Apart from Japanese selvage denim, all of Tender’s fabrics are woven in Britain, and are either custom-woven to original designs or adopted from industrial applications.
All the fibres used are natural cotton, wool, or bast (from flax and similar plant stems), and fabrics are generally cut raw, or loom-state. This means that the cloths are not preshrunk or given standard finishing processes after weaving. The clothes have to be made up large, and are shrunk to their final size either with a rinse, or during garment dyeing. Shrinking the fabric on the garment, rather than as a flat textile, gives the clothes life and three dimensional character which is not achieved with a finished cloth. ‘Unborn’ clothes are sold in their original oversized form, before being washed- they will shrink to size and come to life with their first laundering or soak.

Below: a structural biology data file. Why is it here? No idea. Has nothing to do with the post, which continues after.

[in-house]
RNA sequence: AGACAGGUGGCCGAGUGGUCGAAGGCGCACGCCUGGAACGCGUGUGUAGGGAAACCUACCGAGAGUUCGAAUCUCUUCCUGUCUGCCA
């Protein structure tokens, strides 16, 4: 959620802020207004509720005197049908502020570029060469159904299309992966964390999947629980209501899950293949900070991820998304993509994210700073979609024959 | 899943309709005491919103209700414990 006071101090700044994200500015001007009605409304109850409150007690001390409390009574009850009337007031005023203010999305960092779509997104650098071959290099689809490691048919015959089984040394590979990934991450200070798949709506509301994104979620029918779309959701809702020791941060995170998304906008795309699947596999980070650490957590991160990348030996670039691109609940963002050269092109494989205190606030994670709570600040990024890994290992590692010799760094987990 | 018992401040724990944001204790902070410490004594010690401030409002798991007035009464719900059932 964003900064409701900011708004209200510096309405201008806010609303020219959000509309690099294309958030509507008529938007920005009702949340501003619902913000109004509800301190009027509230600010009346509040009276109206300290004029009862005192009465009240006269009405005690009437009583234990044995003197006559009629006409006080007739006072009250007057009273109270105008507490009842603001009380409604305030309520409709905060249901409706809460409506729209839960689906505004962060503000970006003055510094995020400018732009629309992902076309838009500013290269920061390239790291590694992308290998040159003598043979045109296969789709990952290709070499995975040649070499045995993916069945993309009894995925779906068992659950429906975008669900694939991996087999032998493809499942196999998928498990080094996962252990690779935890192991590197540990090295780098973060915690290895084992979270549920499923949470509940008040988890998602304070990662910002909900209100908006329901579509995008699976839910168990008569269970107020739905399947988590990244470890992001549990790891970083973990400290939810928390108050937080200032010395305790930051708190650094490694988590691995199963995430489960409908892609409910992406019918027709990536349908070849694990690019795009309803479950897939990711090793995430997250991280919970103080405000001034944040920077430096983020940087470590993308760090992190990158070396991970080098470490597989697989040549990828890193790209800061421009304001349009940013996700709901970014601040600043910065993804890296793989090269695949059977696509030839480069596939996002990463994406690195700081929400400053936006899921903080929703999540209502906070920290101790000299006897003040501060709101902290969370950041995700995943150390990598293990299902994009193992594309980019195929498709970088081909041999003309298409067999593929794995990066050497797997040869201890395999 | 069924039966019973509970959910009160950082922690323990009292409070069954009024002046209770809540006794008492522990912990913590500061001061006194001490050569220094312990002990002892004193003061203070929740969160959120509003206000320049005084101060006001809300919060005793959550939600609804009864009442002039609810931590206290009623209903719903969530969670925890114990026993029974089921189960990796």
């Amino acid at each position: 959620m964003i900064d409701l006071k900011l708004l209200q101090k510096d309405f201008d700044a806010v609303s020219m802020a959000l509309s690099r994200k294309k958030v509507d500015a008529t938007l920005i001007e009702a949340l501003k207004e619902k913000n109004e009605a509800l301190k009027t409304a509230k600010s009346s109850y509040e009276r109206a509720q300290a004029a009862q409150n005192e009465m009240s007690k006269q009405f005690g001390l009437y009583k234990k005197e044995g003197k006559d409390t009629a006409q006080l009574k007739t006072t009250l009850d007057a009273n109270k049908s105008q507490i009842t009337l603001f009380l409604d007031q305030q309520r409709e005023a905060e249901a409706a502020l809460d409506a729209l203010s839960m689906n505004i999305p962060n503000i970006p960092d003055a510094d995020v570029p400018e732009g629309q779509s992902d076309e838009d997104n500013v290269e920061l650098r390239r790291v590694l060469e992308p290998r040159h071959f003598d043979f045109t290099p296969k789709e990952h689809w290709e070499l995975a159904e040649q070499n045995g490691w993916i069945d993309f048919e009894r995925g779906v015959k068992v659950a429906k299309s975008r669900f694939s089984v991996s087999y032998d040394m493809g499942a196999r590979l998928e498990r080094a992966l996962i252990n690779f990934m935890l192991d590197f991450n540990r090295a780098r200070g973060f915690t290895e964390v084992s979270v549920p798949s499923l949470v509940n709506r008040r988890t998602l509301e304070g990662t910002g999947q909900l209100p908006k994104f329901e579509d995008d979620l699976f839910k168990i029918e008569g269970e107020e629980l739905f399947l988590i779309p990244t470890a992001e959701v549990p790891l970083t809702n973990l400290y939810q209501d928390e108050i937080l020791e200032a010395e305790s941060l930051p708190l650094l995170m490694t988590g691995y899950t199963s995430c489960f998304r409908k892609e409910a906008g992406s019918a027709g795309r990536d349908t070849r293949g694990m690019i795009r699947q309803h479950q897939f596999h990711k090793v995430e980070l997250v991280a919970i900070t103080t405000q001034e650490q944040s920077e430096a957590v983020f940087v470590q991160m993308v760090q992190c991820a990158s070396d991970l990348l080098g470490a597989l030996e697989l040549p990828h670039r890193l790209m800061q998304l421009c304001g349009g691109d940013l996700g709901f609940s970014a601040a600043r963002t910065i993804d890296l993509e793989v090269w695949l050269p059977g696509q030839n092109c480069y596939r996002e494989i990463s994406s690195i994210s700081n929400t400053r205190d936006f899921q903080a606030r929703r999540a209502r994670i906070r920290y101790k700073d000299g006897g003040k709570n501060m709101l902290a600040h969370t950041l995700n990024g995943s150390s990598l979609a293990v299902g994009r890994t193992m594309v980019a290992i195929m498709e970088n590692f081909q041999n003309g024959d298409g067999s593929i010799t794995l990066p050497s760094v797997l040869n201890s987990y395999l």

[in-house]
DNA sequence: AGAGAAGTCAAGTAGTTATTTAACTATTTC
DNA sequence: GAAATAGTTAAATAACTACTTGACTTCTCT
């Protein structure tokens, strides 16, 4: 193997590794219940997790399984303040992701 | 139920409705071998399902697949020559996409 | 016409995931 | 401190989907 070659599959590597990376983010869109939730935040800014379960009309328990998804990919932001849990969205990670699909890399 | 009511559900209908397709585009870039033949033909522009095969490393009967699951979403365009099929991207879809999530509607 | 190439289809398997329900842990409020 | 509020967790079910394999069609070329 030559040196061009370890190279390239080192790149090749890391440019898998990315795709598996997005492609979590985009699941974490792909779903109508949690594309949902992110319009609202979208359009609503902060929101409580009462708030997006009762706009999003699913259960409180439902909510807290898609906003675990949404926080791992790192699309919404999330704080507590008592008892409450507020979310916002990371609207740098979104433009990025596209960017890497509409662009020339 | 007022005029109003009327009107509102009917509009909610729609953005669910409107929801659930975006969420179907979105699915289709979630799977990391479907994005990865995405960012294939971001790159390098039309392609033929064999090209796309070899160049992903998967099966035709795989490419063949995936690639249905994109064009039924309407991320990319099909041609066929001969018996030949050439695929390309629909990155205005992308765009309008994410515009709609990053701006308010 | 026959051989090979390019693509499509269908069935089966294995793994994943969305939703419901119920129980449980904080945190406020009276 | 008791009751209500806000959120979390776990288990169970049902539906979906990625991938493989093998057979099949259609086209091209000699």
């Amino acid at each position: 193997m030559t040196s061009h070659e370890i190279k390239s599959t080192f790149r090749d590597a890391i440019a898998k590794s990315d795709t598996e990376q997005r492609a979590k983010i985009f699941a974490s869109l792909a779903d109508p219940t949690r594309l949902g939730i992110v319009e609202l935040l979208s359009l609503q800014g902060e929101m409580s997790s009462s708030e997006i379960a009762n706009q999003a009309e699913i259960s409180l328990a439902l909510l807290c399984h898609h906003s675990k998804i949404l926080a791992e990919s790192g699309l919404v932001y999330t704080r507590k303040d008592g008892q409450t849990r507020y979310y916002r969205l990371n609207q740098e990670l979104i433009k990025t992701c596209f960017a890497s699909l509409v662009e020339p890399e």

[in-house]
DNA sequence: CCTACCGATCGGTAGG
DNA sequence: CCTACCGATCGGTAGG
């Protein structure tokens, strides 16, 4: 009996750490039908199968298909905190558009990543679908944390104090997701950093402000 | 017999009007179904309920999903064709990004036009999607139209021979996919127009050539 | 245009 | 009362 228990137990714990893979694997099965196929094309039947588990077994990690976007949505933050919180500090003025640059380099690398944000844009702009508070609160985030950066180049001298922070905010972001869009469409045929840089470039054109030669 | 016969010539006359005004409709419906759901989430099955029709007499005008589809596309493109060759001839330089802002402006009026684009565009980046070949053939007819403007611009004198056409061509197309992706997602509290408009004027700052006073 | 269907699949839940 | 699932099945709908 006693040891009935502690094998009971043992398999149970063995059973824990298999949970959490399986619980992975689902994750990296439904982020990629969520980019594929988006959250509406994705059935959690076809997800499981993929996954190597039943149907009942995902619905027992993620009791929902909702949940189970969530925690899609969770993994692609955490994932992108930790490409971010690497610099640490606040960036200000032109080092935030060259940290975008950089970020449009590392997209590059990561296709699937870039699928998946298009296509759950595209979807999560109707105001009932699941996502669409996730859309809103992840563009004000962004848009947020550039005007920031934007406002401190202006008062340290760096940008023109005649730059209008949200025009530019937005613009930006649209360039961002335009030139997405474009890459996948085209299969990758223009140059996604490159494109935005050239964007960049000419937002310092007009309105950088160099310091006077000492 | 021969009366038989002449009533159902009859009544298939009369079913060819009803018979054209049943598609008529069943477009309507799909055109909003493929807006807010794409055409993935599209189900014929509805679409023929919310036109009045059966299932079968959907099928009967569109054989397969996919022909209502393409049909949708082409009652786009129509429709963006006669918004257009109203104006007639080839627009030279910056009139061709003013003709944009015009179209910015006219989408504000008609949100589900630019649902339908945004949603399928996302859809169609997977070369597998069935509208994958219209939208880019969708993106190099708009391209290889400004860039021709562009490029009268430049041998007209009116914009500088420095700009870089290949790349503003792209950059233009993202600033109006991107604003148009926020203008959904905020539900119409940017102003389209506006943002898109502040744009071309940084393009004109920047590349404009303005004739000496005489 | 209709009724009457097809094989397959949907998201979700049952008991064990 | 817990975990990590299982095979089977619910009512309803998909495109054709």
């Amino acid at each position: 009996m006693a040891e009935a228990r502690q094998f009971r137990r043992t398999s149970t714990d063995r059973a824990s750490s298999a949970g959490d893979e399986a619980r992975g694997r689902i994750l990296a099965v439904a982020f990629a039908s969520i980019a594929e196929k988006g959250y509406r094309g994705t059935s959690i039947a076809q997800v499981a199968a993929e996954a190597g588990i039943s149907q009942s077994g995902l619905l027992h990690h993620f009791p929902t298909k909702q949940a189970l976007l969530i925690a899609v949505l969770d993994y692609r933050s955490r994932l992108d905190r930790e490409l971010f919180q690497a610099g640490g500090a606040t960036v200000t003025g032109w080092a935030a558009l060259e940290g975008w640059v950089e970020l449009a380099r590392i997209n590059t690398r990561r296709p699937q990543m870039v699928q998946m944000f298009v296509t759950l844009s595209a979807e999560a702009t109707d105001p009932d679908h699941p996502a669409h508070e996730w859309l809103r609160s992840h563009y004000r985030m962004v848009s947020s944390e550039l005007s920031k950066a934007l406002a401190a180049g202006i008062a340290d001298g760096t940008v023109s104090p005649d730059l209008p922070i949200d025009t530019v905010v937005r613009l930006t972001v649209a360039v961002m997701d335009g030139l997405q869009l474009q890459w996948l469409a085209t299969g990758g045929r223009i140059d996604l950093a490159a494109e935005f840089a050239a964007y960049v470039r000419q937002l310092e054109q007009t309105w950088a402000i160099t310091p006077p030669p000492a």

Many of the fabrics are cross-woven, meaning that the design is introduced into the weft (cross) yarn, rather than putting it into the warp (length). This is a more labour intensive weaving process, but allows for greater flexibility in design, as very short lengths of different patterns can be woven onto the same warp, and it generates unusual twill patterns which would be produced with a normally woven cloth.